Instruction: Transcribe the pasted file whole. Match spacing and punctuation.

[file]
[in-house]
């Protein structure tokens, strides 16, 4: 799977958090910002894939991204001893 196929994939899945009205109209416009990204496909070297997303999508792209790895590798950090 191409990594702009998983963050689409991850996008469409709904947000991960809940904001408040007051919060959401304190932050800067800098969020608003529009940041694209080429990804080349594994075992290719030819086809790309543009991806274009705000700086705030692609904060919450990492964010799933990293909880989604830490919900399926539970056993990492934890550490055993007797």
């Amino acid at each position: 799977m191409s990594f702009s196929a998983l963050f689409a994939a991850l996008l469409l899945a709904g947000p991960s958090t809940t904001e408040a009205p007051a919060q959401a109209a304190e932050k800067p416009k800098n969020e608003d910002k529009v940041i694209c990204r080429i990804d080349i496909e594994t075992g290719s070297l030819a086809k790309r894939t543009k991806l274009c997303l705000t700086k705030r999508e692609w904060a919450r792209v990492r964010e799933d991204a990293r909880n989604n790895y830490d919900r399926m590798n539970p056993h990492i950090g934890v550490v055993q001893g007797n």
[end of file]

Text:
[in-house]
């Protein structure tokens, strides 16, 4: 799977958090910002894939991204001893 196929994939899945009205109209416009990204496909070297997303999508792209790895590798950090 191409990594702009998983963050689409991850996008469409709904947000991960809940904001408040007051919060959401304190932050800067800098969020608003529009940041694209080429990804080349594994075992290719030819086809790309543009991806274009705000700086705030692609904060919450990492964010799933990293909880989604830490919900399926539970056993990492934890550490055993007797």
């Amino acid at each position: 799977m191409s990594f702009s196929a998983l963050f689409a994939a991850l996008l469409l899945a709904g947000p991960s958090t809940t904001e408040a009205p007051a919060q959401a109209a304190e932050k800067p416009k800098n969020e608003d910002k529009v940041i694209c990204r080429i990804d080349i496909e594994t075992g290719s070297l030819a086809k790309r894939t543009k991806l274009c997303l705000t700086k705030r999508e692609w904060a919450r792209v990492r964010e799933d991204a990293r909880n989604n790895y830490d919900r399926m590798n539970p056993h990492i950090g934890v550490v055993q001893g007797n």